A: To discover this was magical; writing was another way of reading. It was simply like turning over in bed. I still did not see myself as a writer, just someone who had discovered a private joy. I was twenty-seven. After my first novel Nehanda, my life changed dramatically. I felt a tremendous warmth for Zimbabwean writers and my country's literature. I was yet to learn what an enormous discipline writing requires. It is as vastly rewarding as it is demanding. It requires you to be still, to listen to each word as it wraps around a thought. I have to exist completely in another world for as long as it takes for the story to be told. I write for about nine to ten hours a day without disturbance, therefore I have to move from society in these times - telephones, the day's mail, meals, the price of milk. I fill the fridge with quick foods to last a long time - forty yoghurts, cheese and dry bread. I cook after four days perhaps and, like a caveman, salivate at the taste of a fried egg. I have fruit salads, which I prepare quickly in a 30-minute lunch break and slide back to my desk - my mind never wanders form the page. I respect what I am doing. I am willing to protect this creative moment and can give up friendships for it, even permanently. I have never regretted claiming this sort of space. Fortunately, generous and giving colleagues and family members surround me; I am even luckier in my friends who seem to understand too well my desires for solitude.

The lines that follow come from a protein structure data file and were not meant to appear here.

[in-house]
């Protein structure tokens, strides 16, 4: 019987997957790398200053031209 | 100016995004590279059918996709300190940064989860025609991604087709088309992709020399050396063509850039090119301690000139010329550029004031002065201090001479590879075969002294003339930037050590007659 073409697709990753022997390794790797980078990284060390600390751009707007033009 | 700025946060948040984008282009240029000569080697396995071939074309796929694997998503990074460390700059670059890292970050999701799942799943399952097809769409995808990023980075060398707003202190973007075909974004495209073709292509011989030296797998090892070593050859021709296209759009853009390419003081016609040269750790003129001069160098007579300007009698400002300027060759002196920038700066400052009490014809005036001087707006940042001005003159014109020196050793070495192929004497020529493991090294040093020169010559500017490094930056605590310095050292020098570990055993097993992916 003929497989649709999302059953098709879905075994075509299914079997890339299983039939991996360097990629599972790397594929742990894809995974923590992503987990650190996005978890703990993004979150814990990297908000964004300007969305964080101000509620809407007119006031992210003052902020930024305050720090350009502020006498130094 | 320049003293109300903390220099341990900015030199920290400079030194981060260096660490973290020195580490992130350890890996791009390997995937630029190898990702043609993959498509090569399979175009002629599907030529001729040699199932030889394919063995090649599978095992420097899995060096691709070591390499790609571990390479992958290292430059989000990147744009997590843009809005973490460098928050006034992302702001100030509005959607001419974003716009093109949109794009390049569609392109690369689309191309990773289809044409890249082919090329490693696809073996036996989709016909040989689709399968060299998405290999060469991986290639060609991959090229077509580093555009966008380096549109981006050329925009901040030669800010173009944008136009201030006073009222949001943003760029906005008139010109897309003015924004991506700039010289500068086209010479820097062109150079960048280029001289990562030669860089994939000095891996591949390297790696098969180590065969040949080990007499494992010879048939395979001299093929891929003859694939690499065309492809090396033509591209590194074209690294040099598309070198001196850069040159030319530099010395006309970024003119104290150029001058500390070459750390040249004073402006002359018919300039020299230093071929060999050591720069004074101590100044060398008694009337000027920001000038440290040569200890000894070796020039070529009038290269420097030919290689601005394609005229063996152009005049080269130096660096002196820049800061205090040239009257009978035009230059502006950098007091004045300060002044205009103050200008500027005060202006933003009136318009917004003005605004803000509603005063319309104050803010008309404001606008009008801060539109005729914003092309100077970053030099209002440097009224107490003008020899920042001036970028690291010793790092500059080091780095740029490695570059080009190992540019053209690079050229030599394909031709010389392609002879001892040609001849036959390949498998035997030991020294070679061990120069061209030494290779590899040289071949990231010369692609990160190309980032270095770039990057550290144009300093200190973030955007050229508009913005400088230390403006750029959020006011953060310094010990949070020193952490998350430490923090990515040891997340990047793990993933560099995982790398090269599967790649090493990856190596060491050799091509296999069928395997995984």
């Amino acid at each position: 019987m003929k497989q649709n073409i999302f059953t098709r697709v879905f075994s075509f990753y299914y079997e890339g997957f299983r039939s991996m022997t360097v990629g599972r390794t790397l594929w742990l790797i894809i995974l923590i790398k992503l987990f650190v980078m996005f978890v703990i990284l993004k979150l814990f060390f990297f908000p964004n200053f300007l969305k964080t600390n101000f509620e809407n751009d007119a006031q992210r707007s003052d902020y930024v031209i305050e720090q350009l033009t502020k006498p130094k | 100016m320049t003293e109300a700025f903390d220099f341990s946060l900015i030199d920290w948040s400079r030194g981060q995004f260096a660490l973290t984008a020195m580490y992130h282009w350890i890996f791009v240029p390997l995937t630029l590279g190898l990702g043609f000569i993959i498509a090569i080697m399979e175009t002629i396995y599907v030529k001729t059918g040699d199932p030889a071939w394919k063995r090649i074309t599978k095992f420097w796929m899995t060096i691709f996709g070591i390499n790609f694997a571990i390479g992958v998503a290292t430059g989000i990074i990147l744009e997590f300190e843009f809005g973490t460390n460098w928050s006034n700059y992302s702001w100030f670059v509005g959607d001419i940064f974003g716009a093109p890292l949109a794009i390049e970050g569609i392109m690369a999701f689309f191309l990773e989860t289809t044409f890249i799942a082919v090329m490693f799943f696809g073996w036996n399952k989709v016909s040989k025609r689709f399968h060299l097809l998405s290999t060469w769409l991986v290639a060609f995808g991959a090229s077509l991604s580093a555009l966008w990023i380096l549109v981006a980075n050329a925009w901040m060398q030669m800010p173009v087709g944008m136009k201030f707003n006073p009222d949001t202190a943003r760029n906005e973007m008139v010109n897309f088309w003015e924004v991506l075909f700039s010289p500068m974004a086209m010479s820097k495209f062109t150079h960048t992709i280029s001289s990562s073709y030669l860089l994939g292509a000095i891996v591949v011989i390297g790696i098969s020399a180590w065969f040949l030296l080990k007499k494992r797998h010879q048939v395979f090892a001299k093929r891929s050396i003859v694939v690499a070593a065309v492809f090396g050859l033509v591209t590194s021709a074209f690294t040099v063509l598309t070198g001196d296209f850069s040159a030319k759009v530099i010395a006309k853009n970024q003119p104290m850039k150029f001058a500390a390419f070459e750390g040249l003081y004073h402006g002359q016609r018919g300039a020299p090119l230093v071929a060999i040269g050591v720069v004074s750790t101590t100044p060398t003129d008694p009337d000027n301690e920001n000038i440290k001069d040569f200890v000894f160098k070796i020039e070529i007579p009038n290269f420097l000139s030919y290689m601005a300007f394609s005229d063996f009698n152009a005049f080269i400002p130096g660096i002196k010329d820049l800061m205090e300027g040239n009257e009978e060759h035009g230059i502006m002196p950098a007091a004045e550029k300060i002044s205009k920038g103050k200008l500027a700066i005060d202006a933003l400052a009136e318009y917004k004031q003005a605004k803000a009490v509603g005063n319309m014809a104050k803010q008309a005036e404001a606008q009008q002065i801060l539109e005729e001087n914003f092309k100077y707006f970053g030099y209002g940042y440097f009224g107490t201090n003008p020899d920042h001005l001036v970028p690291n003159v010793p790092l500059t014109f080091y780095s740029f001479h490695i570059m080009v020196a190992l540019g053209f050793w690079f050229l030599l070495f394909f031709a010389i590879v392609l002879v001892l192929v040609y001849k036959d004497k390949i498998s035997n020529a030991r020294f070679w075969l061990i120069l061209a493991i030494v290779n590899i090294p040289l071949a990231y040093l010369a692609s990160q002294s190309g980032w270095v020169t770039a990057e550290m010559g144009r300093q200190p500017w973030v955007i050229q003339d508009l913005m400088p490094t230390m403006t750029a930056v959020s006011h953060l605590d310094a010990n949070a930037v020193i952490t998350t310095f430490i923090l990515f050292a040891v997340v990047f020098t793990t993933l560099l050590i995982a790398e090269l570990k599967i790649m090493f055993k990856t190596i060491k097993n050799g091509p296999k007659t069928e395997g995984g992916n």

Q: How do people react when they see you for the first time and are some readers justified in assuming that your books are mostly about yourself?
A: Often people expect me to be taller. Someone walked up to me and said she had expected me to have wider shoulders! It is hard to smile in such situations. Sometimes the events I write about are believed to have happened to me. When people look at me as though I have just been raped, then it is hard to return that gaze with anything else but an impatience for the moment to pass. I also wonder if all the people who say these things have met me or if they are looking at a bad photograph in a magazine.

Q: When you laugh, you radiate the makings of a free spirit but why do you always relate such sad tales?
A: I learnt to laugh freely from my mother. She is a woman with vitality and much harmony in her bones. I watched her for years and only learnt this freedom from her in my thirties, after 1995. I do not laugh often, but with the right friends I do - like my best friend Mandi - we laugh even when the roof is falling. With over-confident people, bureaucratic men, gregarious administrators and government officers, or even a meticulous lover, prison walls spring up and I am trapped in my own body.


  1. The durability of roofing is a matter of concern because the roof
    is often the least accessible part of a building for purposes of
    repair and renewal, while its damage or destruction can have
    serious effects.

  2. Thank you so much for posting this piece of interview with Yvonne Vera. I have read her "Butterfly burning" in 2011 in Bulawayo and I am still shivering inside when I come across her work..